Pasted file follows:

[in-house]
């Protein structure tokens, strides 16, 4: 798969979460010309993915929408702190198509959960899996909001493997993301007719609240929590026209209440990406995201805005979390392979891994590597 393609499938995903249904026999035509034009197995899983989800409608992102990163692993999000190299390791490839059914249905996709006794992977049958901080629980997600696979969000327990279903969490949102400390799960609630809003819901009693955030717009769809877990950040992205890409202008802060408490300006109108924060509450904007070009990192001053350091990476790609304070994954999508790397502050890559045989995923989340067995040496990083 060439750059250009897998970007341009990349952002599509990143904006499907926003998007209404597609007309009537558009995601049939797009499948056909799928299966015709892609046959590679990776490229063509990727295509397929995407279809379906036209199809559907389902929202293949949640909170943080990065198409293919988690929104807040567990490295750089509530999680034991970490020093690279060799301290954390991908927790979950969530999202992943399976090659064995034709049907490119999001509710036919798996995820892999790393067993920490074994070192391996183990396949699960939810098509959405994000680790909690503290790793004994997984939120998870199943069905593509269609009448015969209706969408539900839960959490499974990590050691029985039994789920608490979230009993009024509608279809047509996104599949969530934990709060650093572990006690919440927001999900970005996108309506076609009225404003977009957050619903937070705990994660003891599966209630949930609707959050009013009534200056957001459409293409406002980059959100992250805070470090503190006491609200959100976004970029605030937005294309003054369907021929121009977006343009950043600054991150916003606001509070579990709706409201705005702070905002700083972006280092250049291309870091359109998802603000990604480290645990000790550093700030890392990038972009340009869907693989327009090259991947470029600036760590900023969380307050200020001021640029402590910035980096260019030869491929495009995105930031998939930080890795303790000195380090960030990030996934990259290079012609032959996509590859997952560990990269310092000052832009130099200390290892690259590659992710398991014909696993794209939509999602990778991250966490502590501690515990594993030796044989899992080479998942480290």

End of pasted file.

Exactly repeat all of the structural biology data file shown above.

[in-house]
């Protein structure tokens, strides 16, 4: 798969979460010309993915929408702190198509959960899996909001493997993301007719609240929590026209209440990406995201805005979390392979891994590597 393609499938995903249904026999035509034009197995899983989800409608992102990163692993999000190299390791490839059914249905996709006794992977049958901080629980997600696979969000327990279903969490949102400390799960609630809003819901009693955030717009769809877990950040992205890409202008802060408490300006109108924060509450904007070009990192001053350091990476790609304070994954999508790397502050890559045989995923989340067995040496990083 060439750059250009897998970007341009990349952002599509990143904006499907926003998007209404597609007309009537558009995601049939797009499948056909799928299966015709892609046959590679990776490229063509990727295509397929995407279809379906036209199809559907389902929202293949949640909170943080990065198409293919988690929104807040567990490295750089509530999680034991970490020093690279060799301290954390991908927790979950969530999202992943399976090659064995034709049907490119999001509710036919798996995820892999790393067993920490074994070192391996183990396949699960939810098509959405994000680790909690503290790793004994997984939120998870199943069905593509269609009448015969209706969408539900839960959490499974990590050691029985039994789920608490979230009993009024509608279809047509996104599949969530934990709060650093572990006690919440927001999900970005996108309506076609009225404003977009957050619903937070705990994660003891599966209630949930609707959050009013009534200056957001459409293409406002980059959100992250805070470090503190006491609200959100976004970029605030937005294309003054369907021929121009977006343009950043600054991150916003606001509070579990709706409201705005702070905002700083972006280092250049291309870091359109998802603000990604480290645990000790550093700030890392990038972009340009869907693989327009090259991947470029600036760590900023969380307050200020001021640029402590910035980096260019030869491929495009995105930031998939930080890795303790000195380090960030990030996934990259290079012609032959996509590859997952560990990269310092000052832009130099200390290892690259590659992710398991014909696993794209939509999602990778991250966490502590501690515990594993030796044989899992080479998942480290």